Dennis Starkey
Hillview Farm
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Confused About Fat? Choose Grassfed

  by Jo Robinson

In my Grandma's day, there was no such thing as a bad fat. All fat was good simply because it tasted good. My Grandma fried her eggs in bacon grease, added bacon grease to her cakes and pancakes and made her piecrust from lard, and served butter with her homemade bread. My Grandmother was able to thrive on all that saturated fat - but not my Grandfather. He suffered from angina and died from heart failure at a relatively young age.

My Grandfather wasn't alone. Population studies from the first half of the 20th century showed that Americans in general had a much higher risk of cardiovascular disease than people from other countries, especially Japan, Italy and Greece. Was all that saturated fat to blame? The Japanese were eating very little fat of any kind, while the Mediterranean's were swimming in olive oil, oil low in saturated fat but high in monounsaturated oils. Calve

So, in the 1960's, word came from on high that we should cut back on the butter, cream, eggs and red meat. But, interestingly, the experts did not advise us to switch to an ultra-low fat diet like the Japanese, nor to use monounsaturated oils like the Greeks or Italians. Instead, we were advised to replace saturated fat with polyunsaturated oils - primarily corn oil and safflower. Never mind the fact that no people in the history of this planet had ever eaten large amounts of this type of oil. It was deemed "the right thing to do." Why? First of all, the United States had far more cornfields than olive groves, so it seemed reasonable to use the type of oil that we had in abundance. But just as clearly, according to the best medical data at the time, corn oil and safflower oil seemed to lower cholesterol levels better than monounsaturated oils.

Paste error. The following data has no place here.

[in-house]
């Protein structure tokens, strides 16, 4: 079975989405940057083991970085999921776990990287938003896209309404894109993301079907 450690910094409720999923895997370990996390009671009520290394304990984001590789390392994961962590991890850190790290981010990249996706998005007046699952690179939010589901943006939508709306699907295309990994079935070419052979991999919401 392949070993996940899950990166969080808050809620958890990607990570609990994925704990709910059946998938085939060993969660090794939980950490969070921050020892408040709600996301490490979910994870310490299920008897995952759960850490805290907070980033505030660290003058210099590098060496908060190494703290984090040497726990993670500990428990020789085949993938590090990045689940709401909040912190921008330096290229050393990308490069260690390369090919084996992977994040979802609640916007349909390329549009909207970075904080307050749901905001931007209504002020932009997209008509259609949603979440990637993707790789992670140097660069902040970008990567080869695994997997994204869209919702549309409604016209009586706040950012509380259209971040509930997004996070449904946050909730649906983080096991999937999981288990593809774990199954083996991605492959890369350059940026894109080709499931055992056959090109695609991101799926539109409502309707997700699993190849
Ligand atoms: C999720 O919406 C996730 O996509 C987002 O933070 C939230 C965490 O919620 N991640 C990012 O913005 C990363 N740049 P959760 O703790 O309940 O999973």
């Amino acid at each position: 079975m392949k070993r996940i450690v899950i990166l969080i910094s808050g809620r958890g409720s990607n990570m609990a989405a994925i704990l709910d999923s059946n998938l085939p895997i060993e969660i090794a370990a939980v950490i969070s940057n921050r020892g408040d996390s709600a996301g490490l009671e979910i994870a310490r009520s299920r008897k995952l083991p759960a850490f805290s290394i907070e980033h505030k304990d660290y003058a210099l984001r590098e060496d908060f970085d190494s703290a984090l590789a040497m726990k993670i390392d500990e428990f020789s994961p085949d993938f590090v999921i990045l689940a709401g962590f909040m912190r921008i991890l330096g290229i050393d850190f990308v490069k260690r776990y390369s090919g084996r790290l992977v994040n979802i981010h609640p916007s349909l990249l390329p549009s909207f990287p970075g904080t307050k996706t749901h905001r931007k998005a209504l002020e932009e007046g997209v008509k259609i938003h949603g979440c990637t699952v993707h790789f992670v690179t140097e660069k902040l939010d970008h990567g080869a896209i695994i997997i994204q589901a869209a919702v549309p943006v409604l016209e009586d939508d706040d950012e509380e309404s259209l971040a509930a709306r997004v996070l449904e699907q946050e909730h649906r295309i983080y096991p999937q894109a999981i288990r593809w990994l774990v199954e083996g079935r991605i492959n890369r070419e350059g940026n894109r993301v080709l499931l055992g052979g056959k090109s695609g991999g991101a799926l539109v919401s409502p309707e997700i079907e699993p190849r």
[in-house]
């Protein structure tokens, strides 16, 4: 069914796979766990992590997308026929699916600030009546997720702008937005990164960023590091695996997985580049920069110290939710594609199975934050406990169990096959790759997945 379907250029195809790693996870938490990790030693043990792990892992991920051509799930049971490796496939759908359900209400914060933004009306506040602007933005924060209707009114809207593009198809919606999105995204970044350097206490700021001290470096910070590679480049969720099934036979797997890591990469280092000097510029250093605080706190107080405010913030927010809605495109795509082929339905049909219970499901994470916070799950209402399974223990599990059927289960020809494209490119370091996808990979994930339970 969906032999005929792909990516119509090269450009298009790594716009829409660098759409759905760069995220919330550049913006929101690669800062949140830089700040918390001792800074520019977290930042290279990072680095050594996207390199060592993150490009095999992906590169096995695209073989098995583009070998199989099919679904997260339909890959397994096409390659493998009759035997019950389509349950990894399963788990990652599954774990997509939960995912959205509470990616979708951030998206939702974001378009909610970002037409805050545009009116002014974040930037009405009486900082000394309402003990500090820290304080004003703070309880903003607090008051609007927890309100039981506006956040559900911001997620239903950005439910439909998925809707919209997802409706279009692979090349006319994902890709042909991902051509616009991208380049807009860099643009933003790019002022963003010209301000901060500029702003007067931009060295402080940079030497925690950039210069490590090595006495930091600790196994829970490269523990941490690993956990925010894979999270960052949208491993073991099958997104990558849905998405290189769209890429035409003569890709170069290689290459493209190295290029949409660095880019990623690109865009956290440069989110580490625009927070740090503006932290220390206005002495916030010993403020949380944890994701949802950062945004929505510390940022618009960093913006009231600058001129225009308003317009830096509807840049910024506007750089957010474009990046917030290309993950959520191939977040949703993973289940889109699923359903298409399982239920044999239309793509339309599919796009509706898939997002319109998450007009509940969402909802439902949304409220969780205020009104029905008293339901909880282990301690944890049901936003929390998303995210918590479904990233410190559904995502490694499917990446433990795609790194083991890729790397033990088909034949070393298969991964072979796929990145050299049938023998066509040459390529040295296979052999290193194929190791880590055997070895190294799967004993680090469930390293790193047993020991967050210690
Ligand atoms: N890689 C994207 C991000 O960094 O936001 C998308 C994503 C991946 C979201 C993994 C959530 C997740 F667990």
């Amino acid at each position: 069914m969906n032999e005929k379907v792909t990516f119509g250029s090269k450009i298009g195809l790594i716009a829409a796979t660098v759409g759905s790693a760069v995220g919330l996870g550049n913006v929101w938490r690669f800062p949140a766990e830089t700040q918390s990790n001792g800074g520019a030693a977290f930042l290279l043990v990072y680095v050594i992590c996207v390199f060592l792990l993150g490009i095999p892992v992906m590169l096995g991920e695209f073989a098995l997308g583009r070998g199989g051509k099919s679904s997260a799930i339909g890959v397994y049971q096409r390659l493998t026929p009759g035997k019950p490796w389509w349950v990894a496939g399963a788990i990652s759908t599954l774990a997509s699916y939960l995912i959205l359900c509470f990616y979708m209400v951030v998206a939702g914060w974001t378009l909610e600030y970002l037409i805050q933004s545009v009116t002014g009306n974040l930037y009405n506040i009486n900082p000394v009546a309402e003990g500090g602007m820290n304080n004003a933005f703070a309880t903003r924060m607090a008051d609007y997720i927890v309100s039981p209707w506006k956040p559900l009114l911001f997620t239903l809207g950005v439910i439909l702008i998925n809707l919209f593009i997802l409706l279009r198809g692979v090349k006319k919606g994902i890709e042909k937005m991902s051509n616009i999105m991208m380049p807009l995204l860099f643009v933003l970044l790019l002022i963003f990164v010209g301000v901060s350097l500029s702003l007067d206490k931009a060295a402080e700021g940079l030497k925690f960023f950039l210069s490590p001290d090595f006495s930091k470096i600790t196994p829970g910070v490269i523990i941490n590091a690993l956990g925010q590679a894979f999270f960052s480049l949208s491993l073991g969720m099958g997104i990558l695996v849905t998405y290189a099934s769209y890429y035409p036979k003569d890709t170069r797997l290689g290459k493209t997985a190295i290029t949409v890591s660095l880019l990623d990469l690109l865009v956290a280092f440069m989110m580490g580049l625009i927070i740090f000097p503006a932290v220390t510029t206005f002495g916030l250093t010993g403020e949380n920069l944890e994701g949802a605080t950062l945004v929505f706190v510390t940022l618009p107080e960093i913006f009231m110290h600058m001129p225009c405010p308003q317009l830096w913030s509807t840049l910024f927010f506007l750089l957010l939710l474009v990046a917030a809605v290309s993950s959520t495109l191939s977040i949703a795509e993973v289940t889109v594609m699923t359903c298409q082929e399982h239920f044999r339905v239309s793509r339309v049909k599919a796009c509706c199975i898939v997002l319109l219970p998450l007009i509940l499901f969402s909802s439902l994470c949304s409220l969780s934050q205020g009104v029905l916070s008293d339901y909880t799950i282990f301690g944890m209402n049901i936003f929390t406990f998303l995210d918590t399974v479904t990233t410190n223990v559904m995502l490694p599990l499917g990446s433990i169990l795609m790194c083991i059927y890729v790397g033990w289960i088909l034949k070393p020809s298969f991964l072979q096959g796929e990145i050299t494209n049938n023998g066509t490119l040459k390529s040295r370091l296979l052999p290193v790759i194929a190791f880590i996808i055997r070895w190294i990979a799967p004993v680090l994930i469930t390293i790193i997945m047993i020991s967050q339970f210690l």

Today, we know that's not true. In the 1960's, researchers did not differentiate between "good" HDL cholesterol and "bad" LDL cholesterol. Instead, they lumped both types together and focused on lowering the sum of the two. Polyunsaturated oils seemed to do this better than monounsaturated oils. We now know they achieve this feat by lowering both our bad and good cholesterol, in effect throwing out the baby with the bathwater. Monounsaturated oils leave our HDL intact.

In hindsight, it's not surprising, then, that our death rate from cardiovascular disease remained high in the 1970's and '80's even though we were eating far less butter, eggs, bacon grease, and red meat. We had been told to replace saturated fat with the wrong kind of oil.

During this same era, our national health statistics were highlighting another problem, this one even more ominous: an increasing number of people were dying from cancer. Why were cancer deaths going up? Was it the fact that our environment was more polluted? ... That our food had more additives, herbicides and pesticides? ... That our lives were more stressful? ... That we were not eating enough fruits and vegetables? Yes. Yes. Yes. And yes.

But there was another reason that we were losing the war against cancer: the supposedly "heart healthy" corn oil and safflower oil that the doctors had advised us to pour on our salads and spread on our bread contained high amounts of a type of fat called "omega-6 fatty acids." There is now strong evidence that omega-6s can make cancer cells grow faster and more invasively. For example, if you were to inject a colony of rats with human cancer cells and then put some of the rats on a corn oil diet, some on a butterfat diet, and some on a beef fat diet, the ones given the omega-rich corn oil would be afflicted with larger and more aggressive tumours.